Friday, September 4, 2009

Helping create responsible digital citizens

With more and more kids going online, whether to connect over social networking sites, mingle in chat rooms or play games, it's become increasingly important for families, schools and service providers to work together to ensure that the younger generation understands their responsibilities while they explore the virtual world.

A few weeks ago, Google participated in the 21st Annual Crimes Against Children Conference in Dallas, where over 3,500 members of law enforcement, child advocacy groups, the tech industry and the National Center for Missing and Exploited Children (NCMEC) convened to share ideas, discuss strategies and explore new technologies designed to combat the many and varied forms of crimes against children. We had the opportunity to describe some of the positive steps Google is taking to educate and safeguard minors who use our products and services, as well as the unique ways we support the individuals on our staff who do child exploitation-related work.

According to a recent NCMEC study in patterns and trends in online child victimization, the past few years have seen a 6% increase in reports of kids providing images and videos of themselves when asked by online acquaintances; sending naked photos of themselves through text messages ("sexting"); and cyber-bullying. This new trend underscores the need to educate our younger users, their families and teachers on ways to create and enjoy safe online experiences.

We're doing our part by working with child safety organizations and law enforcement around the globe to spread positive messages about life online. For example, in mid-September, we're launching a global training program on YouTube to help teens teach other teens about these issues. This is just one step among many that we're taking to help create a generation of responsible digital citizens.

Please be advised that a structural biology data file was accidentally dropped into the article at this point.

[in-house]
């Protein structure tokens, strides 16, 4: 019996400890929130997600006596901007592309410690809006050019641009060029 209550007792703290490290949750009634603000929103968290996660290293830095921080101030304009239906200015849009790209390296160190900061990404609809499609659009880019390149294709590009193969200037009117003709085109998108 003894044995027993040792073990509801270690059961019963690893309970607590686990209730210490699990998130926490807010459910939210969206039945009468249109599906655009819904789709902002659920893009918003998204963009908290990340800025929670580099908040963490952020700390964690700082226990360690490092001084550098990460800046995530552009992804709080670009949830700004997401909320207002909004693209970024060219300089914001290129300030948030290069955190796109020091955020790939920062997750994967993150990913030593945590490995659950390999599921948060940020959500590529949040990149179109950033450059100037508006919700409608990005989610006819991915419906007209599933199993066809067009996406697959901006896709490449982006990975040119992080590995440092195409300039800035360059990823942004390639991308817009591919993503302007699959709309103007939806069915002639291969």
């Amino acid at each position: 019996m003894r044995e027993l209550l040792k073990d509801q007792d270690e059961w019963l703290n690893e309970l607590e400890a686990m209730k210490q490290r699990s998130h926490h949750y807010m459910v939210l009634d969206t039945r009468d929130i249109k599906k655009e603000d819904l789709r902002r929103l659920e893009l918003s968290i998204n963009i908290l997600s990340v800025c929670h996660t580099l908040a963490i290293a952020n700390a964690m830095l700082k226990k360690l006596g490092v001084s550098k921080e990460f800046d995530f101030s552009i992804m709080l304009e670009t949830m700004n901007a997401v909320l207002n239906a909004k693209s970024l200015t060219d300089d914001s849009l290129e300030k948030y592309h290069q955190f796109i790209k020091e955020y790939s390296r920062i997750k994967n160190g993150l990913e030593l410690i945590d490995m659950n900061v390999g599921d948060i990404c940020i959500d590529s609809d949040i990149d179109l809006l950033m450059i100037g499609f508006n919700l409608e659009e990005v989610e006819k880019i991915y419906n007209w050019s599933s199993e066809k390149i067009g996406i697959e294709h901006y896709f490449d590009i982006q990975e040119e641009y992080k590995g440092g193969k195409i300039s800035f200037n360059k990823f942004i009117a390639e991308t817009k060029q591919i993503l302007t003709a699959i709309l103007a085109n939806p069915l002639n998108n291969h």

Voices of support for the Google Books settlement

Posted: 04 Sep 2009 07:45 AM PDT

We've spent a lot of time with authors, publishers, academics, civil rights groups and other communities this summer discussing how the Google Books settlement will impact them. We've met individually with a number of organizations and participated in their events. And we've hosted our own forums across the country.

Yesterday, we took part in another call with even more groups, including the American Association of People with Disabilities, the Leadership Conference on Civil Rights, the League of United Latin American Citizens, the National Federation of the Blind, the United States Students Association and others, who together voiced their support for the agreement.

These groups, along with many others we've heard from in past months, represent a large and diverse collection of many millions of people, and they believe, like we do, that providing more access to more books is of critical importance. They have voiced their support through videos, op-eds, and tweets, as well as through statements sent directly to the Court.

In editorials, The New York Times and the Washington Post have echoed the importance of increasing access to information. And just this week, The Economist weighed in with its support for the approval of the settlement and cited the benefits for authors, publishers, libraries and researchers "from Manhattan to Mumbai."

We continue to be inspired by these stories, and we've gathered them all on a new site that can be found here. We know this is a complex issue, and we want to make sure all of these voices are heard. As we get closer to the court date for the settlement approval, we anticipate there will be even stories more to share. And we'll make sure to add them to this site.

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